America's first Coptic monastery welcomes visitors again
Plus a new book on Carlo Acutis, a double album from Terry Scott Taylor and more headlines
Hi ReligionUnplugged readers,
America’s first Coptic monastery is flourishing in a desert 150 miles east of Los Angeles populated primarily by rattlesnakes. After almost two years during the pandemic, the monastery is open for small groups of pilgrims to visit and practice traditional Coptic liturgy.
“It’s not that the devil isn’t here,” said deacon Pavli al-Antony, a leader at the monastery. “You can live a holy life in Las Vegas or in a desert monastery, and you will have temptation. But we think there is spiritual value in cultivating a life of prayer here as St. Antony did in Egypt.”
As December begins, so does Christmas shopping. Senior contributor Clemente Lisi writes that this new book on Carlo Acutis is the perfect stocking stuffer for children and preteens. Find out why.
If you like what you read, share this with your family and friends!
(REVIEW) “Carlo Acutis: God’s Computer Genius” makes for a perfect present for your child or preteen this Christmas. Catholic children are no strangers to books featuring saints, but Acutis is special because he speaks to the current generation. That is why his life is worth re-examination and why this is a book worth stuffing into a Christmas stocking.
(ANALYSIS) The famed Notre Dame Cathedral was again catapulted into the news cycle after The Telegraph reported a scoop under the headline “Notre Dame interior faces ‘woke’ Disney revamp.” What followed was an amazing lack of mainstream news coverage.
The Baptist General Convention of Texas, one of few Southern Baptist groups that has not specifically excluded women from church leadership roles, passed a resolution at its 2021 General Convention earlier this month to “affirm and celebrate” the contributions of women in “advancing God’s kingdom.”
(REVIEW) Terry Scott Taylor's new double album "This Beautiful Mystery," is a culmination of nearly 50 years laboring in the vineyard of Christian music with a quality and reach far beyond that much-maligned artistic ghetto.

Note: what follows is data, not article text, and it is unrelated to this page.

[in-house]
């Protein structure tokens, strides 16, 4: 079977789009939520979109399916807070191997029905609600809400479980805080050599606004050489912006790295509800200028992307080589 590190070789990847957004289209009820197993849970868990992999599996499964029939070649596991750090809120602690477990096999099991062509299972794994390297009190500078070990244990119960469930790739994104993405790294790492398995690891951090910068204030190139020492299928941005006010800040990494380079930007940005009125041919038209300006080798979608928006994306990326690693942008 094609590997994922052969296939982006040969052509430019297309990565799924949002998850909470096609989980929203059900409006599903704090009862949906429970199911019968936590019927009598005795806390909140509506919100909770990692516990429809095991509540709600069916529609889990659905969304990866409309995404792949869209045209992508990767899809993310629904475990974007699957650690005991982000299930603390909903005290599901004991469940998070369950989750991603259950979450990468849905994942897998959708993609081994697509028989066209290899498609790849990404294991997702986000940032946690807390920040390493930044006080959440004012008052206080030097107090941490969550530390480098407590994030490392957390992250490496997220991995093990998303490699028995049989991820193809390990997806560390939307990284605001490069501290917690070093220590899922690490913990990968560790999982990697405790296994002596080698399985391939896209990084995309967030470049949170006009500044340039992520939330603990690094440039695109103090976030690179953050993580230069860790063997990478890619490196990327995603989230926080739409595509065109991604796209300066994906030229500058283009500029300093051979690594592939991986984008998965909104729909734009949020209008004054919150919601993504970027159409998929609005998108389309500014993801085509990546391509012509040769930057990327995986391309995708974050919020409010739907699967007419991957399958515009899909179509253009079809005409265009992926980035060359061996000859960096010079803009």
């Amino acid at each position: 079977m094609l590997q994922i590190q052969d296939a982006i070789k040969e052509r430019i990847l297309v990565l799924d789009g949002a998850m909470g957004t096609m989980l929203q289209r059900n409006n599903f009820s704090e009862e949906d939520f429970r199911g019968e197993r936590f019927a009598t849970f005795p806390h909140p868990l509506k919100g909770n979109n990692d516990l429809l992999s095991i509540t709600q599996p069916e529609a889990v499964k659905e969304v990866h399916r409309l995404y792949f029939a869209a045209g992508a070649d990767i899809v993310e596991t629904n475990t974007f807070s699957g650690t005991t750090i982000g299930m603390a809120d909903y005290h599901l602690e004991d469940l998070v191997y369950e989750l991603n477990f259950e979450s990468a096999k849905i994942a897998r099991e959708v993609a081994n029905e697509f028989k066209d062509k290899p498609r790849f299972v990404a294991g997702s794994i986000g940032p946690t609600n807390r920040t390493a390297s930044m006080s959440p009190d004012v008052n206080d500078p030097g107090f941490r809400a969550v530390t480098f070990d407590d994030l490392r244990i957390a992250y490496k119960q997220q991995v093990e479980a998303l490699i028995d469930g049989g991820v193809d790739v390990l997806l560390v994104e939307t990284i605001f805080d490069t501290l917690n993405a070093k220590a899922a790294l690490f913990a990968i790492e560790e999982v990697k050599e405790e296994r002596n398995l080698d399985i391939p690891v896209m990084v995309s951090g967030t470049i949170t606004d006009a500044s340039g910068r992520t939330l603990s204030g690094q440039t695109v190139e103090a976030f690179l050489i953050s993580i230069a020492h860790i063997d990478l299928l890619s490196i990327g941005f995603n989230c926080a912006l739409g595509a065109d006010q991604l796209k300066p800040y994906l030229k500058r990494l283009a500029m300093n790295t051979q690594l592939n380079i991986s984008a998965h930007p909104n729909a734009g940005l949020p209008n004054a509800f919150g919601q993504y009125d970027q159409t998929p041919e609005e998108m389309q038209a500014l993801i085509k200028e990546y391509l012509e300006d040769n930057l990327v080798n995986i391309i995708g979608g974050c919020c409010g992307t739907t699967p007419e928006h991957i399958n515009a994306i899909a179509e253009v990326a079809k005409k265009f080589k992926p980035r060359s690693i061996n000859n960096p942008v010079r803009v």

In Friday’s Weekend Plug-In column, Bobby Ross Jr. discusses four key religion trends to watch as the pandemic rages on. Plus, as always, catch up on all the best reads and top headlines in the world of faith.
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As Right To Euthanasia Spreads, Where Do Religions Stand? by Richard Ostling
Politics In The Pews: The Relationship Among Race, Religion And Political Protest by R. Khari Brown and Ronald Brown
Don’t miss our latest podcast
Right to Education and Phones
As schools in India moved online in the pandemic, poor children without smartphones felt abandoned by the system. Charter For Compassion’s Anjali Gurmukhani Sharma works to ensure that underprivileged school girls, at risk for being married or being buried in housework, get phones to continue with online schooling. Published by ReligionUnplugged in partnership with Newsreel Asia. Find it on Apple Podcasts, Stitcher, Spotify or listen directly on our website.
In case you missed it
Editorial picks from our archives
Why Bibles Are Disappearing From Hotel Nightstands by Clemente Lisi
(TRAVEL) Bibles used to be ubiquitous in hotel rooms. But a 2017 survey by STR revealed that 79% of hotels had religious materials in their rooms, down from 95% of hotels in 2006. Indeed, as America becomes more secular and Wi-Fi more common, the need for a physical Bible inside your nightstand drawer has grown more obsolete.
'Gleaners' Fulfill Spiritual Commands To Feed The Hungry, Reduce Food Waste by Kimberly Winston
Up to a third of all produce never leaves the farm. That's why “gleaning” societies pick left behind fruits and vegetables to feed families in need— an estimated 50 million Americans this year, up 13% from 2018. It is one of the most ancient forms of faith-based charity. Judaism, Christianity and Islam all mandate gleaning as a way to live out the divine commandment to care for the poor, the widowed and the orphaned.
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